recently, Lyttelton Road tunnel, which runs beneath the Port Hills to the south of the New Zealand city of Christchurch, was in the news marking its 50th birthday as the country’s longest road tunnel at 1,994m. Just as Lyttelton marked the anniversary, the Waterview Connection tunnels inched passed it in length, reaching 2km and taking the title for itself.

It is not surprising that Auckland is now home to New Zealand’s longest road tunnel – and the most expensive tunnel project in the country, costing NZD 1.4bn (USD 1bn). Auckland is the largest Polynesian city and has a population that is expected to continue to grow faster than the national average.

In 2002 the New Zealand government began an investment programme for Auckland’s transport infrastructure. The country’s biggest and most complex roading project – the Waterview

Connection – is due to be completed by 2017, which includes one of the country’s most challenging tunnels to-date, 2.4km of 14.1m diameter twin bores. The project is expected to reduce congestion by some 14 per cent by 2021.

The Waterview Connection will provide the final link in Auckland’s Western Ring Route (WRR). It will connect the Southwestern Motorway (SH20) at Mt Roskill to the Northwestern Motorway (SH16), providing a 48km motorway. Five years ago, the government announced it as one of the seven ‘Roads of National Significance’, because it will improve transport links and contribute to the country’s economic wellbeing.

NZ Transport Agency’s (NZTA) announced that it had chosen its preferred tenderer for the project construction in August 2011. The project attracted a high level of interest both nationally and internationally and was awarded to a specialist team, known as the Well-Connected Alliance, to manage the design, construction and operation. The consortium includes Fletcher Construction, McConnell Dowell Constructors, Obayashi Corporation,

PB New Zealand, Beca Infrastructure and Tonkin & Taylor. The consortium includes five sub-alliance partners and contractors: SICE, Wilson Tunnelling, Downer EDI Works, Boffa Miskell and Warren and Mahoney.

Most recently, the Waterview Connection project reached its halfway point. The first of the twin road tunnels on the NZTA Waterview Connection project has been completed.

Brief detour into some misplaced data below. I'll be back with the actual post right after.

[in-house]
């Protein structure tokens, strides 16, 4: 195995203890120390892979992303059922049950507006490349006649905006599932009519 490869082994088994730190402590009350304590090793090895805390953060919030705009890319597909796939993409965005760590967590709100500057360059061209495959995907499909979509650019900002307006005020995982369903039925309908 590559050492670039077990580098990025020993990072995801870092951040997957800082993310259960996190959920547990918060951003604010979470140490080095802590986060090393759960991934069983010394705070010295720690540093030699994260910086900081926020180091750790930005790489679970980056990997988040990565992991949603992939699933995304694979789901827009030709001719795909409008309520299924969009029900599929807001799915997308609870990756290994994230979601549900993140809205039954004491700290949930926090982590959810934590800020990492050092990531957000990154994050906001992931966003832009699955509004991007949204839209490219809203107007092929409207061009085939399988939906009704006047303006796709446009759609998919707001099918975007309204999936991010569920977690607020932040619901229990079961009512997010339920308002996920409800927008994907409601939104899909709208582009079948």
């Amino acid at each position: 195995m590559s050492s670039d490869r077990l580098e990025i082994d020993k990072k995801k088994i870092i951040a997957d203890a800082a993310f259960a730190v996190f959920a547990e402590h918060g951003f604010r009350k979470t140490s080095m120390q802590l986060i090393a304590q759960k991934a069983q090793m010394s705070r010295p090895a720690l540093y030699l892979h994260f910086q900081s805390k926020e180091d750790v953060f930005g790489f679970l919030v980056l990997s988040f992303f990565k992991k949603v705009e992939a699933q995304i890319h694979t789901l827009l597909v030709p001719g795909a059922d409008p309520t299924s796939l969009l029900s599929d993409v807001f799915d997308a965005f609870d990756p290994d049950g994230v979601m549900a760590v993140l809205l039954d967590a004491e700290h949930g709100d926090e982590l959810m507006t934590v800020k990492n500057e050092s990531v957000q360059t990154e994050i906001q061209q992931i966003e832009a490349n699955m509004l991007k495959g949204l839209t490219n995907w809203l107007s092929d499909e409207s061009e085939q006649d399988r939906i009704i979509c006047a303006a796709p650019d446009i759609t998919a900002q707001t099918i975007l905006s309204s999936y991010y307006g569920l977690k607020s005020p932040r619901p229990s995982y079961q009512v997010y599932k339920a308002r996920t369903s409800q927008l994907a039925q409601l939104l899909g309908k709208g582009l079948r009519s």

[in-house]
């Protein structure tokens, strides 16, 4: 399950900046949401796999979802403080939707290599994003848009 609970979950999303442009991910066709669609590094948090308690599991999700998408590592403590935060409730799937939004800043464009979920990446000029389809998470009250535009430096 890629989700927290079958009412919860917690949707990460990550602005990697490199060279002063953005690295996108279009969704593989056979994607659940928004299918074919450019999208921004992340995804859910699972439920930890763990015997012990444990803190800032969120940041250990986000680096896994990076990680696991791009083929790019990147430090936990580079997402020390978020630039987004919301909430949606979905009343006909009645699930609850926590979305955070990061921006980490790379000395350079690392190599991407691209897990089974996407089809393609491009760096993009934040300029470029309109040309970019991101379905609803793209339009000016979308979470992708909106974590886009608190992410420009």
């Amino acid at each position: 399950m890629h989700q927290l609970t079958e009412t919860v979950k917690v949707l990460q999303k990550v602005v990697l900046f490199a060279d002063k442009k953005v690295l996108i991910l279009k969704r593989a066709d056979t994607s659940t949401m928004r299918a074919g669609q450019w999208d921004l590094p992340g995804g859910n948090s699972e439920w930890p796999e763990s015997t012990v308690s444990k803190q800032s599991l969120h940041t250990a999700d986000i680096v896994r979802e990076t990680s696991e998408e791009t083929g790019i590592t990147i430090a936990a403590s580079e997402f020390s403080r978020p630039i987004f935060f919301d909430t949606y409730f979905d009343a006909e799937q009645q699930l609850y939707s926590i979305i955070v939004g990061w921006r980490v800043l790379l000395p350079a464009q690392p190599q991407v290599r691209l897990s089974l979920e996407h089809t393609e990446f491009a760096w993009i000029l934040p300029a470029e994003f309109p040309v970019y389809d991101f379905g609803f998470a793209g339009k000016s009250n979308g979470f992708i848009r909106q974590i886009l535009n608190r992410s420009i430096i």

Beginning the drive

Brett Gliddon, highways manager for Auckland and Northland, NZTA, explains that the launch of Alice was "extraordinary" given the complexity of the project. "Each task – which are major projects in themselves – were delivered on or within days of the exact dates they were required. They included the completion of the southern approach trench; design, fabrication, factory testing and delivery of the TBM; assembly and commissioning of the TBM on site, design, construction and commissioning of a pre-cast yard for the manufacture of tunnel lining and inverted culvert segments; and preparation of a 27ha. cleanfill site for disposal of 800,000cu.m of spoil being excavated from the tunnels." The TBM berthed at the Ports of Auckland’s Waitemata terminal in July 2013. The machine arrived in 100 separate ‘bits’ including 20 containers of small parts, where it took some 10 days to transport the TBM to the project’s southern portal at Owairaka where it was reassembled.

At 18 months into into its five-year construction programme, the Waterview Connection project was ready to start tunnelling. Alice started boring on the 31 October 2013 as planned.

"The programming and sequencing of work on this project is an enormous task. The project comprises projects within projects, all of which need to be co-ordinated and resourced," says Gliddon. "An extraordinary success was being ready to bore on the very day that had been planned more than two years earlier. Hitting the target required the completion of major tasks on the critical path, each with significant risks associated with it."

The TBM’s drive towards the northern portal began one week later. "Initial tunnelling was slower than expected but picked up substantially in 2014 with between 20 and 30m achieved most days there haven’t been stops for service extensions or cutterhead maintenance," says Gliddon.